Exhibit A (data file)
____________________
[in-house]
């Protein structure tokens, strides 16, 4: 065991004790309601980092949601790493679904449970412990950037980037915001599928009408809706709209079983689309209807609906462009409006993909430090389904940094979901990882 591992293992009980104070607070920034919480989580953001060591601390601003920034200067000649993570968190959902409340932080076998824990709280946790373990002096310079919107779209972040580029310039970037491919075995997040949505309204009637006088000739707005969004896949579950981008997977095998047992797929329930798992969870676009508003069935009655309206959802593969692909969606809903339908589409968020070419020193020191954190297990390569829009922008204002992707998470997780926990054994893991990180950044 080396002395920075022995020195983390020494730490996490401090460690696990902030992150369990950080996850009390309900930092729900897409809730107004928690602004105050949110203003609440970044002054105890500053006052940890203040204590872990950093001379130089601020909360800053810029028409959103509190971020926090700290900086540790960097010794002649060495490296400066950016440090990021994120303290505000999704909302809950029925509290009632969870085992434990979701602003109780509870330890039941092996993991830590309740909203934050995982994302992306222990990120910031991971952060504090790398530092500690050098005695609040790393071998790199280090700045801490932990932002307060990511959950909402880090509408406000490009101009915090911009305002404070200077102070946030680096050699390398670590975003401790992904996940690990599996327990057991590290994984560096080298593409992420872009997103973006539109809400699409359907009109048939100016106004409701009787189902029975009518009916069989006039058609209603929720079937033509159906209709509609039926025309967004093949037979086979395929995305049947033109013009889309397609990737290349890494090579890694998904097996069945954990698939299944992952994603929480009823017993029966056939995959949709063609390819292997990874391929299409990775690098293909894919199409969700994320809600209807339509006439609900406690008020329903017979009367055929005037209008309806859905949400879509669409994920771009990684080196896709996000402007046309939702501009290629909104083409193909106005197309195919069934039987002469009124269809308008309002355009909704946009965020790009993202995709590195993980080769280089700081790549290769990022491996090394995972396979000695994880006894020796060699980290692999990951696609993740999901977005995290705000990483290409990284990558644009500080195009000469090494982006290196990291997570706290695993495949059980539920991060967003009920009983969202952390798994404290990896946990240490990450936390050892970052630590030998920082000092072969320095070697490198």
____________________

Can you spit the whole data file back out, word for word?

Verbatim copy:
[in-house]
């Protein structure tokens, strides 16, 4: 065991004790309601980092949601790493679904449970412990950037980037915001599928009408809706709209079983689309209807609906462009409006993909430090389904940094979901990882 591992293992009980104070607070920034919480989580953001060591601390601003920034200067000649993570968190959902409340932080076998824990709280946790373990002096310079919107779209972040580029310039970037491919075995997040949505309204009637006088000739707005969004896949579950981008997977095998047992797929329930798992969870676009508003069935009655309206959802593969692909969606809903339908589409968020070419020193020191954190297990390569829009922008204002992707998470997780926990054994893991990180950044 080396002395920075022995020195983390020494730490996490401090460690696990902030992150369990950080996850009390309900930092729900897409809730107004928690602004105050949110203003609440970044002054105890500053006052940890203040204590872990950093001379130089601020909360800053810029028409959103509190971020926090700290900086540790960097010794002649060495490296400066950016440090990021994120303290505000999704909302809950029925509290009632969870085992434990979701602003109780509870330890039941092996993991830590309740909203934050995982994302992306222990990120910031991971952060504090790398530092500690050098005695609040790393071998790199280090700045801490932990932002307060990511959950909402880090509408406000490009101009915090911009305002404070200077102070946030680096050699390398670590975003401790992904996940690990599996327990057991590290994984560096080298593409992420872009997103973006539109809400699409359907009109048939100016106004409701009787189902029975009518009916069989006039058609209603929720079937033509159906209709509609039926025309967004093949037979086979395929995305049947033109013009889309397609990737290349890494090579890694998904097996069945954990698939299944992952994603929480009823017993029966056939995959949709063609390819292997990874391929299409990775690098293909894919199409969700994320809600209807339509006439609900406690008020329903017979009367055929005037209008309806859905949400879509669409994920771009990684080196896709996000402007046309939702501009290629909104083409193909106005197309195919069934039987002469009124269809308008309002355009909704946009965020790009993202995709590195993980080769280089700081790549290769990022491996090394995972396979000695994880006894020796060699980290692999990951696609993740999901977005995290705000990483290409990284990558644009500080195009000469090494982006290196990291997570706290695993495949059980539920991060967003009920009983969202952390798994404290990896946990240490990450936390050892970052630590030998920082000092072969320095070697490198």